As the first quarter of 2003 comes to a close on Monday, enrollment at former No. 1 commercial insurer Aetna is bottoming out and the company is turning its focus to growth in small-business and consumer-directed plans, CEO John Rowe, M.D., says.
Aetna also is preparing to bid for a contract to manage benefits for Tricare, the managed care arm of the Military Health System.
"The low point will be next week, and then we will see an advance" in enrollment, Rowe said Thursday at the Banc of America Securities healthcare investors' conference in Las Vegas. "We will in fact show a net increase in membership this year."
Aetna had nearly 13.7 million enrollees at the end of 2002, making it the second-largest health insurance company in America, but planned to drop to about 13 million patients at the end of the 2003 first quarter, which would put it about even with Cigna and WellPoint Health Systems. UnitedHealth Group now is the nation?s largest commercial payer.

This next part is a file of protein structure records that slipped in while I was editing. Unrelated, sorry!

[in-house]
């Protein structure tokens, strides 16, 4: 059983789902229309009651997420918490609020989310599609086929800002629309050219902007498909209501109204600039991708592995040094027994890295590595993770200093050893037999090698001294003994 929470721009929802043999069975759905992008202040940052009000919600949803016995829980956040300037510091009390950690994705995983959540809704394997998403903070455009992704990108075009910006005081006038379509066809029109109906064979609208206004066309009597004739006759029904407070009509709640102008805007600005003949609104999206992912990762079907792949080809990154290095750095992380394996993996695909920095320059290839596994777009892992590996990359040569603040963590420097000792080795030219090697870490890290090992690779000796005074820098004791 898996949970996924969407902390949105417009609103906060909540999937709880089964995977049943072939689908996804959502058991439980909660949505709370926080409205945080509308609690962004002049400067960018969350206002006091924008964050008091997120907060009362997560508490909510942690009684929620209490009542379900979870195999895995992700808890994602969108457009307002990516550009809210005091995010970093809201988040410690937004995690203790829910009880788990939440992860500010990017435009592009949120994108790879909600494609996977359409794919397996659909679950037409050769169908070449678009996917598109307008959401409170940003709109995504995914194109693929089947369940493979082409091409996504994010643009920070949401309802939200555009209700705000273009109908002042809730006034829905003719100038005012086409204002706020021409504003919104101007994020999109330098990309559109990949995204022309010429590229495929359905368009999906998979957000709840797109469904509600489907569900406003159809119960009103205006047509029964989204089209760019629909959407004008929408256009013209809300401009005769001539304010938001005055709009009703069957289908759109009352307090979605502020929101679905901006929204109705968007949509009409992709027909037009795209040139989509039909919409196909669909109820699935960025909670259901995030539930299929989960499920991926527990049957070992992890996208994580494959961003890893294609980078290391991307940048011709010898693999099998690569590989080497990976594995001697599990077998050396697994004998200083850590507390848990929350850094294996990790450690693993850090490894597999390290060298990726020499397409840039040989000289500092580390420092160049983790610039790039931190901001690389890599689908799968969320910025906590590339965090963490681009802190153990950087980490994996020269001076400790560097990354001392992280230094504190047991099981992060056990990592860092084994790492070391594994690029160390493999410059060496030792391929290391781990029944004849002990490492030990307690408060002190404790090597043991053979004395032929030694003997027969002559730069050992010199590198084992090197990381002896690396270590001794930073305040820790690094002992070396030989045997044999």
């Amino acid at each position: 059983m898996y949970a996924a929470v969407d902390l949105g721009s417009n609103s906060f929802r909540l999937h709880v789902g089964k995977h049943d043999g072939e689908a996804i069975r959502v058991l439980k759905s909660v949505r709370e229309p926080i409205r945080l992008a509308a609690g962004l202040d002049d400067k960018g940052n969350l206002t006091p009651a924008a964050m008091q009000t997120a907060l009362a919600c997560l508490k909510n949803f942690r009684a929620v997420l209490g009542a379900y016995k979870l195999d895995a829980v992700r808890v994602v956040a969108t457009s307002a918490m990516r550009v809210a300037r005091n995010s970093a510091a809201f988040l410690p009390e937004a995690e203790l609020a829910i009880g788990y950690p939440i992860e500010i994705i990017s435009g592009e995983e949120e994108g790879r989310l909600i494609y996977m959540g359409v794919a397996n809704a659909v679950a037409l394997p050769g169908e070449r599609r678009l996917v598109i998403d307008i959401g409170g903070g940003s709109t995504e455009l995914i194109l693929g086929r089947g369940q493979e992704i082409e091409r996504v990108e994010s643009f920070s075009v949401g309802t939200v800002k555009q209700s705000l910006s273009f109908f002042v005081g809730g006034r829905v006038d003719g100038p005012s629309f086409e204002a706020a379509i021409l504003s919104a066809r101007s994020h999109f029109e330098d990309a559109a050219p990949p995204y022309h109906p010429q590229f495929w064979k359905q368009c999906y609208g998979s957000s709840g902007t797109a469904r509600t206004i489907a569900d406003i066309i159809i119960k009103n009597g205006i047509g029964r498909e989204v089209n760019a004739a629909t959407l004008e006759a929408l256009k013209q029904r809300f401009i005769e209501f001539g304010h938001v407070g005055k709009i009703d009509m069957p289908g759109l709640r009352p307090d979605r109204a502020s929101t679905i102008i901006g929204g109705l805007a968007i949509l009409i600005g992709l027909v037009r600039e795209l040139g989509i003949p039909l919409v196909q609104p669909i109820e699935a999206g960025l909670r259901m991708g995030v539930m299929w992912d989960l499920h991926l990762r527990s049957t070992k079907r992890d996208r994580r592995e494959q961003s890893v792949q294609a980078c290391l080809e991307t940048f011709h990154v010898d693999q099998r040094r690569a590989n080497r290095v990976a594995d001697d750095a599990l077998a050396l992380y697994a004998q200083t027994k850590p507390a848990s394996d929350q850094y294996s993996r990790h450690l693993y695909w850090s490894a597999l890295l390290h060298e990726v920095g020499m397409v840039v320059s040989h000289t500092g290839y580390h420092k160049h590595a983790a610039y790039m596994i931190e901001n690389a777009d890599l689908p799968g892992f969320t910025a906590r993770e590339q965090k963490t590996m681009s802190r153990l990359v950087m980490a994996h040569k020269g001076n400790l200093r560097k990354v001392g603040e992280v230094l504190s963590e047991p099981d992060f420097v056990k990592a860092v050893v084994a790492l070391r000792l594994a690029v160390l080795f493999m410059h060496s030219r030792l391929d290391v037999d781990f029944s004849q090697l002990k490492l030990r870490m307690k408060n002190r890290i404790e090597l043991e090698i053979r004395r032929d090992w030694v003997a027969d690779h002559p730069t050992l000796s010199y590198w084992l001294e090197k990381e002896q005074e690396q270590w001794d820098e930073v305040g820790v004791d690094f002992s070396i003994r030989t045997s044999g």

Rowe does not forecast future enrollment levels but says: "We are looking for profitable membership growth after the first quarter."
On Wednesday, Aetna announced plans to offer its small-group products on benefitcentral.com, a Web site for insurance brokers. According to Rowe, this represents a new push to sell health insurance plans to businesses with two to 50 employees.
As this new strategy may not have much of an effect on the balance sheet until later in the year, Rowe says Aetna growth during the first half of 2003 will come from national customers.
Rowe also says Aetna will bid for Tricare business, which has the potential to bring in $1 billion in annual revenues.